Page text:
When do you plant your garlic? Do you plant at that time out of habit only or is it habit with a good reason behind it?
Past 3 Years
I usually plant garlic on October 20. This can be a good date or a bad date depending on the weather and other variables.
- Three years ago, I had about 6 to 8 inches of tender top growth before winter. The winter was what we had come to think of as a “normal” cold and although the tops took some freeze damage and turned brown, I still had a nice harvest.
- Two years ago the winter was brutal. (Not what we in Virginia have been use to.) I lost all the garlic top growth to the severe cold. It’s said that when garlic is frozen back to the ground (even two times), it can still regrow and be fine although the yield might be lower. Mine did not regrow and I lost all but a few bulbs.
- Last year after planting on October 20 garlic obtained top growth of about 6 inches before the freeze set in. Again the winter was brutal. Although the garlic’s leaves turned brown from the cold, I still had a decent harvest. I may possibly have had larger bulbs had the top growth not been damaged.
Changing My Planting Date
This year I decided to make the most of my time and effort by planting my garlic a bit later: sometime the first week in November. The time in your area might be different since the idea is to plant soon enough to get good root growth before your ground freezes, but not a lot (if any) top growth.
Roots will continue to grow as long as the soil is not frozen. Tops grow when temperatures are above 40ºF.
Need a More Specific Guideline to Determine Your Planting Date?
You might want to use the guideline mentioned in Pam Dawling’s book Sustainable Market Farming:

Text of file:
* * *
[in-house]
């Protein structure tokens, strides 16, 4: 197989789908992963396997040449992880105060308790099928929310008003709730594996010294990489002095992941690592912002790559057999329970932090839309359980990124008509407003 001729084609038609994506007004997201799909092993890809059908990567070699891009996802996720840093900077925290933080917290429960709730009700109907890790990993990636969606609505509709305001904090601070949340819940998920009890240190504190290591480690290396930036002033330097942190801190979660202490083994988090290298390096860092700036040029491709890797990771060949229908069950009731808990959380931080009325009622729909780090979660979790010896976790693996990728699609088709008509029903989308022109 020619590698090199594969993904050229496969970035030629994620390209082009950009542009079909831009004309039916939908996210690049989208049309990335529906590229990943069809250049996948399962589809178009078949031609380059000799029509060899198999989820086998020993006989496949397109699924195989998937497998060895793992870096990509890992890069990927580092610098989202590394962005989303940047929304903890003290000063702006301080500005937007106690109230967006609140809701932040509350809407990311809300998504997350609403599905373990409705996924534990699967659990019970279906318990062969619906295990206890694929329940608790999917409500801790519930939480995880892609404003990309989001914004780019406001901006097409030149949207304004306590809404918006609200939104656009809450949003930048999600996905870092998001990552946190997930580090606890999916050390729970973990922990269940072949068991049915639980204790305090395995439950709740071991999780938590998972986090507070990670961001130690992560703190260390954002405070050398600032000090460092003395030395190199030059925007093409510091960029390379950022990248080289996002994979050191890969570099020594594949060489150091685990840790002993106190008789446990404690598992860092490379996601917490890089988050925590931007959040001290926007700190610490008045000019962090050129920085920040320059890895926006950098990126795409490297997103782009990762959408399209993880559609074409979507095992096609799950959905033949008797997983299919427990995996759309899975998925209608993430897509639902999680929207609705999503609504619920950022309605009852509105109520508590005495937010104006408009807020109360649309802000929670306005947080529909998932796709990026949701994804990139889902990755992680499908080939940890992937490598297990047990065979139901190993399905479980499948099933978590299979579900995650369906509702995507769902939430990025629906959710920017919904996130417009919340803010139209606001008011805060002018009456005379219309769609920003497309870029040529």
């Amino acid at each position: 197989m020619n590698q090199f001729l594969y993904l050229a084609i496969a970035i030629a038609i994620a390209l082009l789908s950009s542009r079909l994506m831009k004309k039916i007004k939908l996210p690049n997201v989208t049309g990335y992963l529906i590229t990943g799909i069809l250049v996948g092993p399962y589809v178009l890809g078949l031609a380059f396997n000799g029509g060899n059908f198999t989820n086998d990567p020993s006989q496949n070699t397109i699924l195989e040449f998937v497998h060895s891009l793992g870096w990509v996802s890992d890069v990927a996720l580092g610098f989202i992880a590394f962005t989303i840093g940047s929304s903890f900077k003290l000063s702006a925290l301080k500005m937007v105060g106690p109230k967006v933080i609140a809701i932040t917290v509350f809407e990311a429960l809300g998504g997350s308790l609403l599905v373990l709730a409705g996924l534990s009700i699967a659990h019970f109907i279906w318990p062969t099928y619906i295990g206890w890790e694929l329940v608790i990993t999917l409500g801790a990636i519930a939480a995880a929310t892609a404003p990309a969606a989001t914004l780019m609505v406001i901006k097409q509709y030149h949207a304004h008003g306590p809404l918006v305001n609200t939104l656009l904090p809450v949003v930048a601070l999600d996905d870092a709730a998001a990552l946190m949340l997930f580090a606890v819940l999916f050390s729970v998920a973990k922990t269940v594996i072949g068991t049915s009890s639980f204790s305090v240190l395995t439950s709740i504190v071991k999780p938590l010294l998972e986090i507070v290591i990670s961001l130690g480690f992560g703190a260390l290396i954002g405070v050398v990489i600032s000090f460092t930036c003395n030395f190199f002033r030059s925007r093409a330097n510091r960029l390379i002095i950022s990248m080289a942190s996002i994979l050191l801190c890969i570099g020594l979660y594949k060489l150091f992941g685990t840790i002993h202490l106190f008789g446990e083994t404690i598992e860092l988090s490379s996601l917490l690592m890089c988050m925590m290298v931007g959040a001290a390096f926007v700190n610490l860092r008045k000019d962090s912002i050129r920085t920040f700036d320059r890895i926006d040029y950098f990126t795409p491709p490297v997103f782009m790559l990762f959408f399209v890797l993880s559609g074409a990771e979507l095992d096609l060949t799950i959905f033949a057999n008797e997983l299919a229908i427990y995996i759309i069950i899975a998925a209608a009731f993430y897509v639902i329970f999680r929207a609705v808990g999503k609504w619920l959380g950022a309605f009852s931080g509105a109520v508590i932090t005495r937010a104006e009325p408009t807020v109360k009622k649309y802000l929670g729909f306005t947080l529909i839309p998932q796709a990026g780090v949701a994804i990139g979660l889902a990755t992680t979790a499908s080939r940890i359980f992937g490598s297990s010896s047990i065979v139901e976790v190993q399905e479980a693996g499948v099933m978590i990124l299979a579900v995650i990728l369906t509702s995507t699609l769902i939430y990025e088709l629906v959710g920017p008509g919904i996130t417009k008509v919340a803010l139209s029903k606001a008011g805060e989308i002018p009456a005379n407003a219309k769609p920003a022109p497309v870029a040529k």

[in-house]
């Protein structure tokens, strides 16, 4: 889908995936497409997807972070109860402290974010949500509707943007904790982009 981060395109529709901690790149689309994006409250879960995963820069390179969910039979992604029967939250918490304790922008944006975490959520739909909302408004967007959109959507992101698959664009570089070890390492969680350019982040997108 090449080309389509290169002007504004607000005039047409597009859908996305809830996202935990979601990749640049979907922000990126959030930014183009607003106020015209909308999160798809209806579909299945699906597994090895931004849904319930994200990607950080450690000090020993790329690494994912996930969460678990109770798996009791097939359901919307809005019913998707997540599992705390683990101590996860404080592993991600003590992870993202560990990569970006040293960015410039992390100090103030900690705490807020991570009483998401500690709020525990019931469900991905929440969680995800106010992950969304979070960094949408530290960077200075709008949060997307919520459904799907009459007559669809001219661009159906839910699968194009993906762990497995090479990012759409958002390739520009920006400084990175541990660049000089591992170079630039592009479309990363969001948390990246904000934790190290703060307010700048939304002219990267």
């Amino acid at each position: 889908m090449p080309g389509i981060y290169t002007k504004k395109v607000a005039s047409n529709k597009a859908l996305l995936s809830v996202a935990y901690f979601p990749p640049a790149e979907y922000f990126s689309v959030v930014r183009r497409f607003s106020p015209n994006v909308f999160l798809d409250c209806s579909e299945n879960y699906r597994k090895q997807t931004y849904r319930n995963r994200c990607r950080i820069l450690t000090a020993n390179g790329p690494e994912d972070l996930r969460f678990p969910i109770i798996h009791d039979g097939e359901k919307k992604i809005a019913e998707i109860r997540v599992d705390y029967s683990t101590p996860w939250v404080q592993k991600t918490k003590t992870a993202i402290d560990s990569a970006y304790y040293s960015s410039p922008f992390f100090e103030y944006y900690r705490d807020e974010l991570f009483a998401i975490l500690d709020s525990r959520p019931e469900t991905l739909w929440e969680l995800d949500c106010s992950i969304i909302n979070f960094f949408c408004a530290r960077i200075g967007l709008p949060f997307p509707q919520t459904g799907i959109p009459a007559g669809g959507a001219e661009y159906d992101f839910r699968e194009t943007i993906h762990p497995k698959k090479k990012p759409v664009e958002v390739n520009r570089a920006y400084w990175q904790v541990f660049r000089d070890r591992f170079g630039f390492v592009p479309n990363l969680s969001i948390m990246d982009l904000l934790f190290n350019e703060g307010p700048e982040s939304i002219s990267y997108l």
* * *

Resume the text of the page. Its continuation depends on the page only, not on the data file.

Plant when the soil temperature taken at 9AM at 4 inches deep is 50º F.
She also notes that Texas A&M says to plant when it’s less than 85ºF at 2 inches deep.
Want to Know if Your Garlic Has Put Down Roots Before the Freeze?
My friend and reader, Jack in New Jersey, (who grows a LOT of garlic) wanted to know.
In the early winter of this year he told me via email what he did to find out:
“I purposely planted my Garlic a few weeks late again, trying to avoid too much fall growth. I was quite satisfied after carefully digging down to inspect a few cloves, the huge anchor roots have pulled the cloves down another 2+” deeper and although they haven’t sprouted thru the soil, they’re ready to. I suspect the next few warm days we get should put them (cause them to grow) into the mulch zone. In 2012, they grew 6″ before going dormant and I had a bit of frost damage to the tips.”
If you’re growing a lot of varieties it would be interesting to check each variety and see if there is a difference in root growth.
Have you chosen a planting date that will give you the best chance for a bigger and better harvest? You still have time to think it over.
Growing Garlic – Is Yours Large Enough For You?
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